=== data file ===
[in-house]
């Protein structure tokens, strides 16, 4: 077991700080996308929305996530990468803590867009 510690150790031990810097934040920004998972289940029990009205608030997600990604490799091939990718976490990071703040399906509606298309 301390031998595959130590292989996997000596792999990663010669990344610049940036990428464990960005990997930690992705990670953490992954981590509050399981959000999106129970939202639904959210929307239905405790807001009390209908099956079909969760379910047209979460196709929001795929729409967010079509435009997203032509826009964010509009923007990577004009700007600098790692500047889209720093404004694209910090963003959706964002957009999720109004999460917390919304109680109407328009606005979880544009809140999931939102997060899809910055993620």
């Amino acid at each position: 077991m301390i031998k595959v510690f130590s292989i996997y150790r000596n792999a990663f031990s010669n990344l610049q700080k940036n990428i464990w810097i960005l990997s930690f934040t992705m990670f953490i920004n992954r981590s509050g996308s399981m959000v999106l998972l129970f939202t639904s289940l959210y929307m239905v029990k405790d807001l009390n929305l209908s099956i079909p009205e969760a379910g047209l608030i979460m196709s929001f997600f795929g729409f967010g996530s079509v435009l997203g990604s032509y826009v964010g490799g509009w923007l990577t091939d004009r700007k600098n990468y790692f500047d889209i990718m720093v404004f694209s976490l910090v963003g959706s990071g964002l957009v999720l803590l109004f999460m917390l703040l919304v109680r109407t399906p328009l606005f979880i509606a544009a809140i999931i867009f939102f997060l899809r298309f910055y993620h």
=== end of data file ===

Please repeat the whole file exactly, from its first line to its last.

[in-house]
């Protein structure tokens, strides 16, 4: 077991700080996308929305996530990468803590867009 510690150790031990810097934040920004998972289940029990009205608030997600990604490799091939990718976490990071703040399906509606298309 301390031998595959130590292989996997000596792999990663010669990344610049940036990428464990960005990997930690992705990670953490992954981590509050399981959000999106129970939202639904959210929307239905405790807001009390209908099956079909969760379910047209979460196709929001795929729409967010079509435009997203032509826009964010509009923007990577004009700007600098790692500047889209720093404004694209910090963003959706964002957009999720109004999460917390919304109680109407328009606005979880544009809140999931939102997060899809910055993620």
């Amino acid at each position: 077991m301390i031998k595959v510690f130590s292989i996997y150790r000596n792999a990663f031990s010669n990344l610049q700080k940036n990428i464990w810097i960005l990997s930690f934040t992705m990670f953490i920004n992954r981590s509050g996308s399981m959000v999106l998972l129970f939202t639904s289940l959210y929307m239905v029990k405790d807001l009390n929305l209908s099956i079909p009205e969760a379910g047209l608030i979460m196709s929001f997600f795929g729409f967010g996530s079509v435009l997203g990604s032509y826009v964010g490799g509009w923007l990577t091939d004009r700007k600098n990468y790692f500047d889209i990718m720093v404004f694209s976490l910090v963003g959706s990071g964002l957009v999720l803590l109004f999460m917390l703040l919304v109680r109407t399906p328009l606005f979880i509606a544009a809140i999931i867009f939102f997060l899809r298309f910055y993620h």